Click on the link below open a document that summarizes all the funding programs from Environment Canada for environmental technology.
from: Environment Canada document: Environment Canada Funding Overview in detail XlnkS64D XlnkC18D5
On the 10th Anniversary of the Rio Earth Summit, the Sierra Club of Canada and the Kingston Chapter of the Society for Conservation Biology held a national environment conference to address the state of our natural and human environments. Held in June 2002, at Queen’s University in Kingston (Ontario), five days of plenary presentations and over fifty workshops were attended by approximately 500 delegates from across Canada and around the world. To view the proceedings online, please see the Sierra Club Web page. Building on that success, Sierra Club of Canada will host the second People and the Planet conference in Calgary, Alberta, from May 14-16, 2004. Participants at the conference will include scientists, university professors, physicians, lawyers, native elders, authors, farmers and artists, as well as representatives from industry, all levels of government, and local, national and international citizen groups. Our main purpose is to derive solutions to major environmental problems by examining their root causes: fundamentally, problems with western values. Topics examined will include climate change, water, biodiversity, food safety and sustainable agriculture, spirituality, social justice, and many more. Please view the link below to People and the Planet for a full description of the event and sponsorship opportunities.
weblink: Sierra Club Webpage from: Sierra Club of Canada document: People and the Planet in detail XlnkS64C XlnkC18E8
The Sustainability Primer aims to be a practice specific tool for applying sustainability principles to engineering and geoscience. Through case studies and analysis of best practices, the primer seeks to demonstrate sustainability in action. See Series Primer below to view or download the practice specific modules.
weblink: APEGBC Primer Sustainability Web Site in detail see also: Primer Part 1: Introduction XlnkS64B
BALLE BC is a network of local business owners and leaders with a direct stake in the livability of our communities and bio-regions. By connecting business-to-business, leader-to-leader, this network is building an important resource for the local living economy that already exists in British Columbia. BALLE BC is also part of a much bigger network that is growing and connecting across North America. Be sure to check out the opening on February 25 from 6 to 8 pm at the Vancouver Public Library featuring Judy Wicks. To register call 604.947.2941 or email email@example.com See the weblink to get more information.
weblink: BALLE BC from: BALLE BC in detail see also: BC the Organic Way XlnkS64A XlnkC18E6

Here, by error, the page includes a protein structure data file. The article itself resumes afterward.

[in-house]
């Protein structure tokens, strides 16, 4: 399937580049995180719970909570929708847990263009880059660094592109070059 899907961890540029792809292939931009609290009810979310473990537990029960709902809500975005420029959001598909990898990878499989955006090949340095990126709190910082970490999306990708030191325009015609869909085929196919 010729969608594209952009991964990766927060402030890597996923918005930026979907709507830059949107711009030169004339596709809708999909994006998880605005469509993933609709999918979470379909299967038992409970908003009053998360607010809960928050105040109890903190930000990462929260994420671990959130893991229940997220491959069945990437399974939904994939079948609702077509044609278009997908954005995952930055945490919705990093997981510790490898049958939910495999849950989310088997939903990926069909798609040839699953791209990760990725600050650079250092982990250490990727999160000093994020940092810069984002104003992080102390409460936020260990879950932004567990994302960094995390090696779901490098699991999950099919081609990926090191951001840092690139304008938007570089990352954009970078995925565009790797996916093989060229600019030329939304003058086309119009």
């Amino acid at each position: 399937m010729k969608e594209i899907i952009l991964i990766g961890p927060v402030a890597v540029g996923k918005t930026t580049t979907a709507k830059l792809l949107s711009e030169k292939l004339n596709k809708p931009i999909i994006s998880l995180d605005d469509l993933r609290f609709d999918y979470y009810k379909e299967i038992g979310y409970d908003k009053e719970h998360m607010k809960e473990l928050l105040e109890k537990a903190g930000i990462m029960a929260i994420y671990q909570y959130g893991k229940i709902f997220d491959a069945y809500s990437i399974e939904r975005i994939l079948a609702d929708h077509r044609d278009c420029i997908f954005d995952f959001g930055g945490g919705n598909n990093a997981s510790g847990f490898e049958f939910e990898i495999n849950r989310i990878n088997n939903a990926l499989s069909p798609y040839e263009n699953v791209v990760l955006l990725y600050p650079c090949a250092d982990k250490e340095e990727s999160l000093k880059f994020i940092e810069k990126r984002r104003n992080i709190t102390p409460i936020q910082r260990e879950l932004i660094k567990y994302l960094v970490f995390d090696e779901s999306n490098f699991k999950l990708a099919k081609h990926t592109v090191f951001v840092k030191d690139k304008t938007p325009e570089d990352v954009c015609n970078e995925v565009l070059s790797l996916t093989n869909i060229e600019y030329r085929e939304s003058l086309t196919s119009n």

According to Oxfam America, Earthworks/Mineral Policy Center and Oxfam America have collaborated on the launch of “No Dirty Gold, a consumer campaign intended to shake up the gold industry and change the way gold is mined, bought and sold. The two organizations have targeted the US gold jewelry market for the major consumer campaign, because gold mining is arguably the dirtiest industry operating in the US and in many parts of the world. “Right now, purchasers of gold jewelry and high-tech products have no alternative but to buy products that contain dirty gold, said Keith Slack, Senior Policy Advisor with Oxfam America. Adds Payal Sampat, International Campaign Director with Earthworks, “We’re asking consumers to consider the real cost of gold and we’re enlisting their help to put an end to mining practices that endanger people and ecosystems.” Gold mining is being targeted as an industry ripe for reform through consumer pressure because of the extensively documented human and environmental costs of gold mining. Most consumers don’t realize that in developing countries gold mining is associated with protests, human rights abuses, and even imprisonment, along with environmental devastation. The production of a single 18 Karat gold ring weighing less than an ounce generates at least 20 tons of mine waste. Metals mining employs less than one-tenth of one percent of the global workforce but consumes 7 to 10 percent of the world’s energy. Additionally, Earthworks and Oxfam are releasing a report today, called “Dirty Metals: Mining, Communities and the Environment, which details the massive pollution and, in many cases, human rights abuses that have become hallmarks of gold and metals mining in countries such as Peru, Indonesia, Ghana and in parts of the United States. The report and a fact sheet on gold mining can be downloaded from www.nodirtygold.org. “Our people have suffered beatings, imprisonment, and murder for standing up for our community rights against multinational mining companies, said Daniel Owusu-Koranteng, a mining activist from the Tarkwa district of Ghana where 30,000 people were displaced by gold mining operations between 1990 and 1998. “We want buyers of gold to support our rights and demand that mining companies adhere to higher ethical standards.”
weblink: No Dirty Gold Campaign Website from: Oxfam America in detail XlnkS649 XlnkC18E5
This presentation by Canadian Hydro Developers gives a snapshot of the potential in green power in BC and Alberta. The independent power production field is growing rapidly and holds promise for economic and environmental gains. Follow the link below to view the presentation in pdf form.
from: Canadian Hydro Developers document: Canadian Hydro Producer’s Green Power Presentation in detail XlnkS648 XlnkC18E1